• Episode 109

Protecting Public Interest: The Role of Regulation in Media

Who owns the news? Media buyouts and mergers have become so commonplace you might not even realize that your local paper or news station is owned by a massive corporation in some far-off place. You might think, “I’m still getting access to information, so why does diversity in media ownership matter?” To find out, we talk with Michael Copps, a former commissioner for the Federal Communications Commission.

About our guests

headshot Michael Copps

Michael Copps is the Special Advisor for Common Cause's Media & Democracy initiatives where he provides guidance on the program's work to promote an open and accessible media ecosystem. From 2001-11, he served as a commissioner of the Federal Communications Commission, where his tenure was marked by a consistent embrace of the public interest. As a strong voice in opposition to consolidation in the media, he dissented in the FCC vote on the Comcast-NBC Universal merger. He has been a consistent proponent of localism in programming and diversity in media ownership. Though retired from the Commission, he has maintained a commitment to an inclusive, informative media landscape.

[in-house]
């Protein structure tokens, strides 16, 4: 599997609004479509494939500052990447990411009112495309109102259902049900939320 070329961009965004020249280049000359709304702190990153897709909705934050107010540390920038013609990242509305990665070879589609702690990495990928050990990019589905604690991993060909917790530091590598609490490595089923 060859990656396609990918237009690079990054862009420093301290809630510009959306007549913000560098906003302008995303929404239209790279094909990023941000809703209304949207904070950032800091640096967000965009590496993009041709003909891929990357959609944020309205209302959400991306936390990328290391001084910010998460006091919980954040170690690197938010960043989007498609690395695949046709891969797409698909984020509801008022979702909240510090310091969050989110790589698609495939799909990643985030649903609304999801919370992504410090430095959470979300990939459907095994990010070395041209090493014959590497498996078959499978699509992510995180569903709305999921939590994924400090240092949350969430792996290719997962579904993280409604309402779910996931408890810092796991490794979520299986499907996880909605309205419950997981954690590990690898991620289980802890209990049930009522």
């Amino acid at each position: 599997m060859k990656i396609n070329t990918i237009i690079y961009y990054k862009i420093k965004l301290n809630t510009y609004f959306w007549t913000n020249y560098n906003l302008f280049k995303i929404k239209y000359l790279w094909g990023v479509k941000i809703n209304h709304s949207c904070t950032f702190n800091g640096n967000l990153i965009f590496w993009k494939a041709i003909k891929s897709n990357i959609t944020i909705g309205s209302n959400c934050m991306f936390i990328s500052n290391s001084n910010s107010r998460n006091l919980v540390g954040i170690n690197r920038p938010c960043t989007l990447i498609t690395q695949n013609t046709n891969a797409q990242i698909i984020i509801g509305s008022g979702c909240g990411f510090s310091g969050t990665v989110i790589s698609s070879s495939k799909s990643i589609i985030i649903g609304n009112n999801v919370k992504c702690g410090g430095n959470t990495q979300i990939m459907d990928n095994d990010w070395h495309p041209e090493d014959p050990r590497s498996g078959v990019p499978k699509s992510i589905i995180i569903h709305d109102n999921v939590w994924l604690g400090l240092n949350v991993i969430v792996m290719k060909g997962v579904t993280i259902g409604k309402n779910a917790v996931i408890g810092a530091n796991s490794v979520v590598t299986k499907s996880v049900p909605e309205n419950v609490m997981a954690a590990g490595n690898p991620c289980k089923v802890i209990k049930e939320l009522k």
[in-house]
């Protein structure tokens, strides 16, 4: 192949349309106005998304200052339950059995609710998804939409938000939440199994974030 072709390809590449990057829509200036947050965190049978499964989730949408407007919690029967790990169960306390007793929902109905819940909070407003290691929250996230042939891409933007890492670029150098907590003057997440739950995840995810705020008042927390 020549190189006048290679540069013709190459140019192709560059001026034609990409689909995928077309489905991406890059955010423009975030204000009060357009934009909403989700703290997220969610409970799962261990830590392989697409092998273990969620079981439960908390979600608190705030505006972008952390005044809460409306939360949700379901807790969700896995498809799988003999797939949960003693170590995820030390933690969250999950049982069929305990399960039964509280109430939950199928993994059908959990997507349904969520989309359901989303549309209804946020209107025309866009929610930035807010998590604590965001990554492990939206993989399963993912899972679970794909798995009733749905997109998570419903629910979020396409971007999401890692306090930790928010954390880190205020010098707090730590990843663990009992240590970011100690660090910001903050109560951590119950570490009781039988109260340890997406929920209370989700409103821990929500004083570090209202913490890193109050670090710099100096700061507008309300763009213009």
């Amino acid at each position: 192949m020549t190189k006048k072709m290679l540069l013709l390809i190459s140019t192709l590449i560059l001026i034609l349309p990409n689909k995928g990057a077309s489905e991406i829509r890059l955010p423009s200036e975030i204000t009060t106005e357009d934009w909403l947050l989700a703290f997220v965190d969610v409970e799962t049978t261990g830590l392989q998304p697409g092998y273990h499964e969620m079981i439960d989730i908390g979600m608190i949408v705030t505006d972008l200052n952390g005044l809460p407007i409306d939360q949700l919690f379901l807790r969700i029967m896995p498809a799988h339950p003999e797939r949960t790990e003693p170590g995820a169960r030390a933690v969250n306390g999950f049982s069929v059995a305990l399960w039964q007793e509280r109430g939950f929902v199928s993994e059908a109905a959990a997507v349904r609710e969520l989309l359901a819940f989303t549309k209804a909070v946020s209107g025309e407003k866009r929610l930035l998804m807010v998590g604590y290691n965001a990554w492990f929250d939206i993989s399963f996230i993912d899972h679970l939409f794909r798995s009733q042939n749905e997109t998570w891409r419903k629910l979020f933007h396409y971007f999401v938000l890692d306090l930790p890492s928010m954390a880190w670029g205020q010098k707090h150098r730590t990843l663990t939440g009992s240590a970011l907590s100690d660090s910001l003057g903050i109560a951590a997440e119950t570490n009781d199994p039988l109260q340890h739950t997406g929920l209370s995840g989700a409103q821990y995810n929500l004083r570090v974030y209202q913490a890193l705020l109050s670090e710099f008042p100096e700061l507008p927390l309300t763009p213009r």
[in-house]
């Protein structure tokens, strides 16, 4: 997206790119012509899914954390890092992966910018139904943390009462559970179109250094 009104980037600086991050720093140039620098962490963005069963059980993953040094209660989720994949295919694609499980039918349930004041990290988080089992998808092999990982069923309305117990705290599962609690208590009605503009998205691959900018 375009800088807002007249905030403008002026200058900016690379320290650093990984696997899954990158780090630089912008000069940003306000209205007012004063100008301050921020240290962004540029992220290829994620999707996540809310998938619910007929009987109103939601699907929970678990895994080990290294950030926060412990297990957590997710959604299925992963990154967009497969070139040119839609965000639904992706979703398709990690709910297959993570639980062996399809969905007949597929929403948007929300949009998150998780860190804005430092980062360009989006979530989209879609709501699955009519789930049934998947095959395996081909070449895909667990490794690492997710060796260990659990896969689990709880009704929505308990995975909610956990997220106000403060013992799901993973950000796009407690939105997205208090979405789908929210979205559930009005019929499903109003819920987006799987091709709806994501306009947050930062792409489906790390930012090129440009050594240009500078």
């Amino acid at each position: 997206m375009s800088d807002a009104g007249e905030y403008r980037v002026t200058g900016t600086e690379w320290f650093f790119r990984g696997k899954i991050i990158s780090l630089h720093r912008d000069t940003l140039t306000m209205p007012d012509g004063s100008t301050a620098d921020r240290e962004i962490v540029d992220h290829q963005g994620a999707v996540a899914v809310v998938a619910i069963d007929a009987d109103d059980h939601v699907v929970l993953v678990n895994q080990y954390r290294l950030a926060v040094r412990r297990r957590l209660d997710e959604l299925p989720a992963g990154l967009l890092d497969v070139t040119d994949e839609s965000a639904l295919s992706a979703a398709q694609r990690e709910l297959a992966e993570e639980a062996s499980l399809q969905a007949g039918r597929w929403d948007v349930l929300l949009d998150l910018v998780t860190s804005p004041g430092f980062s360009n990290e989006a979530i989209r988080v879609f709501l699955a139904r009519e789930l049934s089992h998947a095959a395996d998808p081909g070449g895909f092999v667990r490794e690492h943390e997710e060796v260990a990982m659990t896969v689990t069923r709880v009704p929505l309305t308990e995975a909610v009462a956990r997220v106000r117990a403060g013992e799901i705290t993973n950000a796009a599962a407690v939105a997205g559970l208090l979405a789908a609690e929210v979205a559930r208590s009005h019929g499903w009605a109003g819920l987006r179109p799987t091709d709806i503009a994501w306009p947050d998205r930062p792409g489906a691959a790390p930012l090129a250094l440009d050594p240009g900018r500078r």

Headshot Sydney Forde

Sydney L. Forde is a Ph.D. candidate in the Donald P. Bellisario College of Communications at the Pennsylvania State University studying the political economy of media industries. Specifically, Forde studies journalism as a merit good, and broadband infrastructure as a public good, while advocating for public media and municipal broadband (respectively) as non-commercial alternatives to existing commercial dominated markets. She was recently nominated as the first student member to join WPSU’s board of representatives, was a COMPASS fellow with Annenberg’s MIC Center in Washington DC in the summer of 2022, and has been closely involved in the development of the university wide News Literacy Initiative at Penn State. Forde has published articles in the Canadian Journal of Communication, Communication, Culture & Critique, and Journalism, as well as public scholarship pieces in Yale’s Law and Political Economy (LPE) project and The Conversation.